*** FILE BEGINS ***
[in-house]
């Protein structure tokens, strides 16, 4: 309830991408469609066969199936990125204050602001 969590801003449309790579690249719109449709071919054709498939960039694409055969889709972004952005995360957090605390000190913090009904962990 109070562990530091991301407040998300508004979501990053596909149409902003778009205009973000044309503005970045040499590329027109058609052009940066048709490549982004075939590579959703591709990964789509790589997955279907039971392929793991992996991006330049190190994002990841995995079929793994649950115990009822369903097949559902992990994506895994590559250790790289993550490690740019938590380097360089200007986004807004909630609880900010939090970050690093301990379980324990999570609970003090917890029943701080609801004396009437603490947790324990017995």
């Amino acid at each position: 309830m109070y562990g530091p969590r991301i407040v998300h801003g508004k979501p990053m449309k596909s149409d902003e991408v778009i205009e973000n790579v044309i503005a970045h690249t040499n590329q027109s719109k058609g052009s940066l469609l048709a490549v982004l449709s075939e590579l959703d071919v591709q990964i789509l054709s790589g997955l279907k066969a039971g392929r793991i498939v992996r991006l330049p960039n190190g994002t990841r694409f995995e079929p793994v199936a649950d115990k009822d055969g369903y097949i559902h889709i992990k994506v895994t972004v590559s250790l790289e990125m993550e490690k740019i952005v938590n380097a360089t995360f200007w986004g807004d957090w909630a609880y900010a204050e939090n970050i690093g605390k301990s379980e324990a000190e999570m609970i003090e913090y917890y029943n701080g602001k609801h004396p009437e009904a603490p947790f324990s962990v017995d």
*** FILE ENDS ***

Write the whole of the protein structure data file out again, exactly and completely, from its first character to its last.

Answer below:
[in-house]
């Protein structure tokens, strides 16, 4: 309830991408469609066969199936990125204050602001 969590801003449309790579690249719109449709071919054709498939960039694409055969889709972004952005995360957090605390000190913090009904962990 109070562990530091991301407040998300508004979501990053596909149409902003778009205009973000044309503005970045040499590329027109058609052009940066048709490549982004075939590579959703591709990964789509790589997955279907039971392929793991992996991006330049190190994002990841995995079929793994649950115990009822369903097949559902992990994506895994590559250790790289993550490690740019938590380097360089200007986004807004909630609880900010939090970050690093301990379980324990999570609970003090917890029943701080609801004396009437603490947790324990017995």
């Amino acid at each position: 309830m109070y562990g530091p969590r991301i407040v998300h801003g508004k979501p990053m449309k596909s149409d902003e991408v778009i205009e973000n790579v044309i503005a970045h690249t040499n590329q027109s719109k058609g052009s940066l469609l048709a490549v982004l449709s075939e590579l959703d071919v591709q990964i789509l054709s790589g997955l279907k066969a039971g392929r793991i498939v992996r991006l330049p960039n190190g994002t990841r694409f995995e079929p793994v199936a649950d115990k009822d055969g369903y097949i559902h889709i992990k994506v895994t972004v590559s250790l790289e990125m993550e490690k740019i952005v938590n380097a360089t995360f200007w986004g807004d957090w909630a609880y900010a204050e939090n970050i690093g605390k301990s379980e324990a000190e999570m609970i003090e913090y917890y029943n701080g602001k609801h004396p009437e009904a603490p947790f324990s962990v017995d």